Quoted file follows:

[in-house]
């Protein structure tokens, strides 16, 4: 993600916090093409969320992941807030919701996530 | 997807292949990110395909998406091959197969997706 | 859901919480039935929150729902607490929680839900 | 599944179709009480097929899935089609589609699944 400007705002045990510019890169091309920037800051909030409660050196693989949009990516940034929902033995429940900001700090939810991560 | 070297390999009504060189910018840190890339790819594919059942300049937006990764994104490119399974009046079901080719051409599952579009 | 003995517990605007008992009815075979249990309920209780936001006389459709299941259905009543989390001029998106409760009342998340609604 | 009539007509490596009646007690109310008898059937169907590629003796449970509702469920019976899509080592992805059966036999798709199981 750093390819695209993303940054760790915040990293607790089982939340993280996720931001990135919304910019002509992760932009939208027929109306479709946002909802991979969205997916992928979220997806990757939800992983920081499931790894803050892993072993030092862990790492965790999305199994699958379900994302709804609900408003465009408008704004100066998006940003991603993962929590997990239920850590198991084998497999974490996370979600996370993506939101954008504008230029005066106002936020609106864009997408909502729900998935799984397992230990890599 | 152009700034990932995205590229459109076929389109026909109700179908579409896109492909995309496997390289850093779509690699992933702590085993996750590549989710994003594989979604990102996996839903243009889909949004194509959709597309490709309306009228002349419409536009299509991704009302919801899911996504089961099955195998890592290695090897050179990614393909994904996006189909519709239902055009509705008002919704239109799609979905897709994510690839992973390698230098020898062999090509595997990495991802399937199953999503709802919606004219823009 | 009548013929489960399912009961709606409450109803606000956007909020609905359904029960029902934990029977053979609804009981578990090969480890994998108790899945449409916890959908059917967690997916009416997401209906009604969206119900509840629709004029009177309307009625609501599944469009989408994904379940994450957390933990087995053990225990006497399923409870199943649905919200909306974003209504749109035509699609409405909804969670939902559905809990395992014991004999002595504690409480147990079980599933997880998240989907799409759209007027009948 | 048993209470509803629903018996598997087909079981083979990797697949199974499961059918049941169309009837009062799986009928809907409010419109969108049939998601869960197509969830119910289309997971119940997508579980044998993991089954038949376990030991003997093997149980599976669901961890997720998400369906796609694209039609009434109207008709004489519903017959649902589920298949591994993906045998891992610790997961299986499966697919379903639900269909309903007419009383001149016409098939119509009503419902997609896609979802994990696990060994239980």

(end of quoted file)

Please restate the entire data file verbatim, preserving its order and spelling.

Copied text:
[in-house]
């Protein structure tokens, strides 16, 4: 993600916090093409969320992941807030919701996530 | 997807292949990110395909998406091959197969997706 | 859901919480039935929150729902607490929680839900 | 599944179709009480097929899935089609589609699944 400007705002045990510019890169091309920037800051909030409660050196693989949009990516940034929902033995429940900001700090939810991560 | 070297390999009504060189910018840190890339790819594919059942300049937006990764994104490119399974009046079901080719051409599952579009 | 003995517990605007008992009815075979249990309920209780936001006389459709299941259905009543989390001029998106409760009342998340609604 | 009539007509490596009646007690109310008898059937169907590629003796449970509702469920019976899509080592992805059966036999798709199981 750093390819695209993303940054760790915040990293607790089982939340993280996720931001990135919304910019002509992760932009939208027929109306479709946002909802991979969205997916992928979220997806990757939800992983920081499931790894803050892993072993030092862990790492965790999305199994699958379900994302709804609900408003465009408008704004100066998006940003991603993962929590997990239920850590198991084998497999974490996370979600996370993506939101954008504008230029005066106002936020609106864009997408909502729900998935799984397992230990890599 | 152009700034990932995205590229459109076929389109026909109700179908579409896109492909995309496997390289850093779509690699992933702590085993996750590549989710994003594989979604990102996996839903243009889909949004194509959709597309490709309306009228002349419409536009299509991704009302919801899911996504089961099955195998890592290695090897050179990614393909994904996006189909519709239902055009509705008002919704239109799609979905897709994510690839992973390698230098020898062999090509595997990495991802399937199953999503709802919606004219823009 | 009548013929489960399912009961709606409450109803606000956007909020609905359904029960029902934990029977053979609804009981578990090969480890994998108790899945449409916890959908059917967690997916009416997401209906009604969206119900509840629709004029009177309307009625609501599944469009989408994904379940994450957390933990087995053990225990006497399923409870199943649905919200909306974003209504749109035509699609409405909804969670939902559905809990395992014991004999002595504690409480147990079980599933997880998240989907799409759209007027009948 | 048993209470509803629903018996598997087909079981083979990797697949199974499961059918049941169309009837009062799986009928809907409010419109969108049939998601869960197509969830119910289309997971119940997508579980044998993991089954038949376990030991003997093997149980599976669901961890997720998400369906796609694209039609009434109207008709004489519903017959649902589920298949591994993906045998891992610790997961299986499966697919379903639900269909309903007419009383001149016409098939119509009503419902997609896609979802994990696990060994239980």